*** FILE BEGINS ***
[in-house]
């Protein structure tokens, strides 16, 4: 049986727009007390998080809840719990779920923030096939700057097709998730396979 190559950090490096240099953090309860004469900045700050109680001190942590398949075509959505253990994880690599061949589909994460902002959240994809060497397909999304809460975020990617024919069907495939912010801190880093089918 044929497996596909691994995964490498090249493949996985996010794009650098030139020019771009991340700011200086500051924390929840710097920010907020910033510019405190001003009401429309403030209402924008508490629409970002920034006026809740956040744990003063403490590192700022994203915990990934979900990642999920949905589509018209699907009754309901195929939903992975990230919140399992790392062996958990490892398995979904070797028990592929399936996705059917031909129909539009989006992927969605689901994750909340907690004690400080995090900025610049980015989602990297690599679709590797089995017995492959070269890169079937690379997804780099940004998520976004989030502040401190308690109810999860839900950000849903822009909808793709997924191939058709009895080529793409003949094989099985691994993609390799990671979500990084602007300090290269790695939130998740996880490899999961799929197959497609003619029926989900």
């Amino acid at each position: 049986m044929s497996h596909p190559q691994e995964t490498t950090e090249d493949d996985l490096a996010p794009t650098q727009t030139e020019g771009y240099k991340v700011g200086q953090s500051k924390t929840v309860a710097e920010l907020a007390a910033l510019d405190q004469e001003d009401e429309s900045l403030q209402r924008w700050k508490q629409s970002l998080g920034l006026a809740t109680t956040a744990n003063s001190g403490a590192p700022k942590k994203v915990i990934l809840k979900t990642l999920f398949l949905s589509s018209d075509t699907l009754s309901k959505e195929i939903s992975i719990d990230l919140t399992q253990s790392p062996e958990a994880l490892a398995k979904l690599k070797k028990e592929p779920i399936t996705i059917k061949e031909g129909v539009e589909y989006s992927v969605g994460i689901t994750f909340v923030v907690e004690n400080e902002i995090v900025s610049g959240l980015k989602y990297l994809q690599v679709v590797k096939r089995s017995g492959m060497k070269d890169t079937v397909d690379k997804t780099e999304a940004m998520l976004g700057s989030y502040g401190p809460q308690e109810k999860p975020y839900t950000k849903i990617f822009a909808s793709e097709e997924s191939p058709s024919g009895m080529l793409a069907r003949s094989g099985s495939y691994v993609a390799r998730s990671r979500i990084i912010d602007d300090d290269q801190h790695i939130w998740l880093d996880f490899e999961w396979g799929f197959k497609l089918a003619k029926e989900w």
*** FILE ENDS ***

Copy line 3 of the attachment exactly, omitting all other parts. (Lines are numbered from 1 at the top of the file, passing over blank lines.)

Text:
């Amino acid at each position: 049986m044929s497996h596909p190559q691994e995964t490498t950090e090249d493949d996985l490096a996010p794009t650098q727009t030139e020019g771009y240099k991340v700011g200086q953090s500051k924390t929840v309860a710097e920010l907020a007390a910033l510019d405190q004469e001003d009401e429309s900045l403030q209402r924008w700050k508490q629409s970002l998080g920034l006026a809740t109680t956040a744990n003063s001190g403490a590192p700022k942590k994203v915990i990934l809840k979900t990642l999920f398949l949905s589509s018209d075509t699907l009754s309901k959505e195929i939903s992975i719990d990230l919140t399992q253990s790392p062996e958990a994880l490892a398995k979904l690599k070797k028990e592929p779920i399936t996705i059917k061949e031909g129909v539009e589909y989006s992927v969605g994460i689901t994750f909340v923030v907690e004690n400080e902002i995090v900025s610049g959240l980015k989602y990297l994809q690599v679709v590797k096939r089995s017995g492959m060497k070269d890169t079937v397909d690379k997804t780099e999304a940004m998520l976004g700057s989030y502040g401190p809460q308690e109810k999860p975020y839900t950000k849903i990617f822009a909808s793709e097709e997924s191939p058709s024919g009895m080529l793409a069907r003949s094989g099985s495939y691994v993609a390799r998730s990671r979500i990084i912010d602007d300090d290269q801190h790695i939130w998740l880093d996880f490899e999961w396979g799929f197959k497609l089918a003619k029926e989900w």